Thursday, January 14, 2010

The Americanization of Mental Illness

Last week's New York Times had a fascinating article called "The Americanization of Mental Illness" which postulates that unlike physical disease, mental illness has not been historically the same across cultures and time.  What we see as anorexia, schizophrenia and bipolar disorder, with a particular set of symptoms for example, may not have always existed in a way that would be recognizable to psychiatrists of today.  In fact, the article says, mental illness is culturally specific.

Various countries, cultures and times have given rise to very different types of mental illnesses.  In some cultures in South East Asia, men sometimes suffer from amok, which is described as "murderous rage followed by amnesia."  In the 1890's some European men became labeled as "Mad Travelers" because they would travel on foot for hundreds of miles in a trance-like state, not knowing who they were.  Women in the same time period became afflicted with "hysterical" paralysis of the legs.

Now however, the instantaneous speed of world wide communication along with technological advances in medicine have exported the medical model of mental illness across the globe.  Mental illness is now seen as a result of a biochemical imbalance in the brain.  This perspective has overtaken the once prevalent psychosocial/environmental model of mental illness.  Along with this change, it was assumed that a medical model of mental illness as a brain disorder would increase compassion in the way those who suffer are treated by the outside world.

What is shocking is that recent studies have shown this not to be the case.  In fact, the medical model of mental illness may indeed be doing just the opposite.  A study in Turkey, for example, showed that people who believed schizophrenia was a "disorder of the spiritual or inner self" (ruhsal hastagi) were more likely to view those suffering from schizophrenia as less aggressive and more willing to agree that they should live in the community than those who labeled the disorder as "an illness of the brain or reasoning abilities" (akil hastaligi).

Another surprising finding is that patients in the United States and Europe are found to relapse more often than those in other countries.  The article suggests that in third world countries, mental illness is seen as something outside the patient and therefore not as integral to their identities as people.  Westerners see the brain as "the self".  A brain disease means the person is somehow no longer...a person.  The article  says that we in the "first world" are "hyperintrospective" and tend to "psychologize (our) daily existence".  Non western countries do not over medicalize every aspect of the human experience as we do in the west.  "Normal" is becoming a smaller and smaller box that our society wants to force each of its members to fit into.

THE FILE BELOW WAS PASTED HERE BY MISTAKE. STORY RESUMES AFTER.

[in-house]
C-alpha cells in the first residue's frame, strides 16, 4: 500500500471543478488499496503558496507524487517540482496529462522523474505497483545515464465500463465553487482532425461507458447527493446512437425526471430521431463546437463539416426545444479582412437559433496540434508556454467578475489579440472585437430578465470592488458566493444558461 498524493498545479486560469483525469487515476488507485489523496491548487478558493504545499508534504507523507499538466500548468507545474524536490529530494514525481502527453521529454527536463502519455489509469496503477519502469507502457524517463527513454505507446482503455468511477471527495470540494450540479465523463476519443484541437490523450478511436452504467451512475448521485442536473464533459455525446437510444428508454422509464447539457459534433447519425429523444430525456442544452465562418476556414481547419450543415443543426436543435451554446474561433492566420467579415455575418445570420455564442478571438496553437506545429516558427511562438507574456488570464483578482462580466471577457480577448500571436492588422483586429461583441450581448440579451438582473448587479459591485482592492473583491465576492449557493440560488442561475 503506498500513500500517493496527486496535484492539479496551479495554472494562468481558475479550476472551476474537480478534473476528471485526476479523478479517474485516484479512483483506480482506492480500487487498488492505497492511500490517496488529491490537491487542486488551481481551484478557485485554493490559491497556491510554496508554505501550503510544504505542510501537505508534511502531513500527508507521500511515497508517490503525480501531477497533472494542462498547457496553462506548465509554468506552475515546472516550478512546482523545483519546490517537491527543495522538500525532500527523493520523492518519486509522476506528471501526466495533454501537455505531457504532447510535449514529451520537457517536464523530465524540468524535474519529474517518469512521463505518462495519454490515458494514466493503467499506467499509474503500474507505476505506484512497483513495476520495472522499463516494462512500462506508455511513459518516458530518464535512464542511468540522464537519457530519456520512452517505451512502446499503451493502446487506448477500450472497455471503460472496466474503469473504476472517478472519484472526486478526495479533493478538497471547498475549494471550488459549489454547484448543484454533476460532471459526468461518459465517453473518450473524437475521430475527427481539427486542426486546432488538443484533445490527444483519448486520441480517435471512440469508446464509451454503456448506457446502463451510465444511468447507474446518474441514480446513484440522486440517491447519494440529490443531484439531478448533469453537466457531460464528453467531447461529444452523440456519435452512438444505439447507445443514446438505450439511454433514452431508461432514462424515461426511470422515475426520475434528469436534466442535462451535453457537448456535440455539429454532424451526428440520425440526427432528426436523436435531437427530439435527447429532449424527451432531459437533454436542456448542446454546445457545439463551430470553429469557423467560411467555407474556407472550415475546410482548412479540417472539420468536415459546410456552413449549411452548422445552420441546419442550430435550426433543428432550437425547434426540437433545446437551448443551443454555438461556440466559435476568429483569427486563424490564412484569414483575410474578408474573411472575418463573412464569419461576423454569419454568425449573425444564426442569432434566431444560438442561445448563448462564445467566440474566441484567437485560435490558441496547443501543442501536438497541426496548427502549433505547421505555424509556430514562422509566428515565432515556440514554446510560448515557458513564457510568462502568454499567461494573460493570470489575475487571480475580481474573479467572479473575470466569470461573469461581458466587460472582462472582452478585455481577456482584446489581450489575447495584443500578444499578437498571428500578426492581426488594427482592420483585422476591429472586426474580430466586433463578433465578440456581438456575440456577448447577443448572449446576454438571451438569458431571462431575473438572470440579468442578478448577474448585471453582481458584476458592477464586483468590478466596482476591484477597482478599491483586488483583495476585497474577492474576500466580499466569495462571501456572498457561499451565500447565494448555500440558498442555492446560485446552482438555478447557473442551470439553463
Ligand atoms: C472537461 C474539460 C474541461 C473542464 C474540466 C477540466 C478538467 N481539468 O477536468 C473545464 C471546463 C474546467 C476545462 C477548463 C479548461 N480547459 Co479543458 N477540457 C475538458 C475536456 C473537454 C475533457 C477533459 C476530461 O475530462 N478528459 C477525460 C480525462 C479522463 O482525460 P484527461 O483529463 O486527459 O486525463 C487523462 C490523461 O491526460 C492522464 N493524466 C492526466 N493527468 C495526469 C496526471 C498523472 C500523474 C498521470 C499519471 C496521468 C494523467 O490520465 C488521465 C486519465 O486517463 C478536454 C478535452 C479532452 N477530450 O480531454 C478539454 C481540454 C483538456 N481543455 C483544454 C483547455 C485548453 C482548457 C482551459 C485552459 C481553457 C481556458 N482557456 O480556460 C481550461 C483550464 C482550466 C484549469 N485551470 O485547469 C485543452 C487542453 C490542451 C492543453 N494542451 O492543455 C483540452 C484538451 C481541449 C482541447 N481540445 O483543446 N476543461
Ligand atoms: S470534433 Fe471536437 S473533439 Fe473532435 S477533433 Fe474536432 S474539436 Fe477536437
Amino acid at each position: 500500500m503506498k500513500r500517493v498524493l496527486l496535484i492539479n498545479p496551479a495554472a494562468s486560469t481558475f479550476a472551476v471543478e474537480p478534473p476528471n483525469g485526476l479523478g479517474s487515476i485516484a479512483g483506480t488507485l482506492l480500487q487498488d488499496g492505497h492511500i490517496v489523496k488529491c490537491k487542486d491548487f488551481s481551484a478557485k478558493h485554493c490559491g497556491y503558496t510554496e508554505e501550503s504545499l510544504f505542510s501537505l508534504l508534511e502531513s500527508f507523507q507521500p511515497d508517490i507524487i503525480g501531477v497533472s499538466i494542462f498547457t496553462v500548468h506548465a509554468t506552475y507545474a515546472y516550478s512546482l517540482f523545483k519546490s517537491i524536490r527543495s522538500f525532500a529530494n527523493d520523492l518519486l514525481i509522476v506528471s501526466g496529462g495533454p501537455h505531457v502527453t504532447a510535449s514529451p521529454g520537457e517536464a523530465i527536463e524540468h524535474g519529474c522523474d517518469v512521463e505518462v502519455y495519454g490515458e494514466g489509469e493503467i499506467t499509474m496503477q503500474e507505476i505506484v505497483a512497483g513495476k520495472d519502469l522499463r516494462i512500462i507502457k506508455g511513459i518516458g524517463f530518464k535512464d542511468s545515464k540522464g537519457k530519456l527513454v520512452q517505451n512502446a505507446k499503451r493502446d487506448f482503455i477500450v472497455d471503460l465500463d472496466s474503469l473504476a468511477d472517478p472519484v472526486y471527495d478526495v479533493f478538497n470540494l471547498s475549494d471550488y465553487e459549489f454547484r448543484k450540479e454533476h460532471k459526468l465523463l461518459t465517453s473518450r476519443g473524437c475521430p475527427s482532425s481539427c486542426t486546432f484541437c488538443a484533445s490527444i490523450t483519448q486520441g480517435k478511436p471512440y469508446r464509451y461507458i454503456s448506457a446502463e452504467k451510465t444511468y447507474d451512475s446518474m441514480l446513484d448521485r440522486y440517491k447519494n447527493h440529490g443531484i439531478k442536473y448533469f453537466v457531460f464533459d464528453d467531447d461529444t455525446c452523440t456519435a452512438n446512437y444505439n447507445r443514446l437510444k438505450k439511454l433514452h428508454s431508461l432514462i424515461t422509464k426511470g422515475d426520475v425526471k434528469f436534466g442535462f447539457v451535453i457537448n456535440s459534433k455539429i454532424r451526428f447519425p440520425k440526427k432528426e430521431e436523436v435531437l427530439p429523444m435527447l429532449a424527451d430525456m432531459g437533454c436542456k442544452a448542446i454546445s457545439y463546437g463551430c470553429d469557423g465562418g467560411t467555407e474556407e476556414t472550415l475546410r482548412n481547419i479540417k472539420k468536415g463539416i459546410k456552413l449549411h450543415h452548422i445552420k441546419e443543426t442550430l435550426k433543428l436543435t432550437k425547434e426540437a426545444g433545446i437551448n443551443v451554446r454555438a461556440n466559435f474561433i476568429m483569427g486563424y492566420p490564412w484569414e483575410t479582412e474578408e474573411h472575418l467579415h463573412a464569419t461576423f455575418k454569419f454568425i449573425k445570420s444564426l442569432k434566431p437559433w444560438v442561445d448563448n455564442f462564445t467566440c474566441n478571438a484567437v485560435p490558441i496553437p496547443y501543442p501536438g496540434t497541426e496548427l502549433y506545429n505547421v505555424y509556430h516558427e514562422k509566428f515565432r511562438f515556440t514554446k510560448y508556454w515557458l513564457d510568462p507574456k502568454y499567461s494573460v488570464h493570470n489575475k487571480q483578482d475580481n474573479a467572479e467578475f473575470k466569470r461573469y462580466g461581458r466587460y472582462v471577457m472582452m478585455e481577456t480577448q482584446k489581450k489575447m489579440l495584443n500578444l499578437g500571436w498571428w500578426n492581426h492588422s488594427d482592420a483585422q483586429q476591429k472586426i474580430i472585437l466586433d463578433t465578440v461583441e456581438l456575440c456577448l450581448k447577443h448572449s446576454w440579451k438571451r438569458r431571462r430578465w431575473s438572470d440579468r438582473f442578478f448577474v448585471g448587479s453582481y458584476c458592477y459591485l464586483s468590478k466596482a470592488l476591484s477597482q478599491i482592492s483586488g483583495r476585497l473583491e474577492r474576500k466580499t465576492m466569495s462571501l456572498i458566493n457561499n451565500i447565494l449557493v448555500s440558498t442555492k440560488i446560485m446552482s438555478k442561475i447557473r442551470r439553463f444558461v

The article ends by saying that "we are investing our great wealth in researching and treating mental illness...because we have rather suddenly lost older belief systems that once gave meaning and context to mental suffering."  The effect of this loss of a spiritual outlook has been to increase the mental illness label (and the fear that accompanies it in the greater social group) while decreasing compassion and acceptance of those who are labeled as "different."

Societies as old as civilization have had spiritual explanations and remedies for many things, including mental illness.  Throwing away this spirituality as superstitious is counter productive and ineffective.


Jackie Parkes MJ said...

Very interesting..

Dymphna said...

There is a lot of meat in this article and I'm afraid I didn't cover everything. One underlying message is that we are exporting "our" mental illnesses to other cultures now, with our exportation of our medical knowledge.

Dymphna's favorite quotes

"Slavery ended in medieval Europe only because the church extended its sacraments to all slaves and then managed to impose a ban on the enslavement of Christians (and of Jews). Within the context of medieval Europe, that prohibition was effectively a rule of universal abolition. "— Rodney Stark

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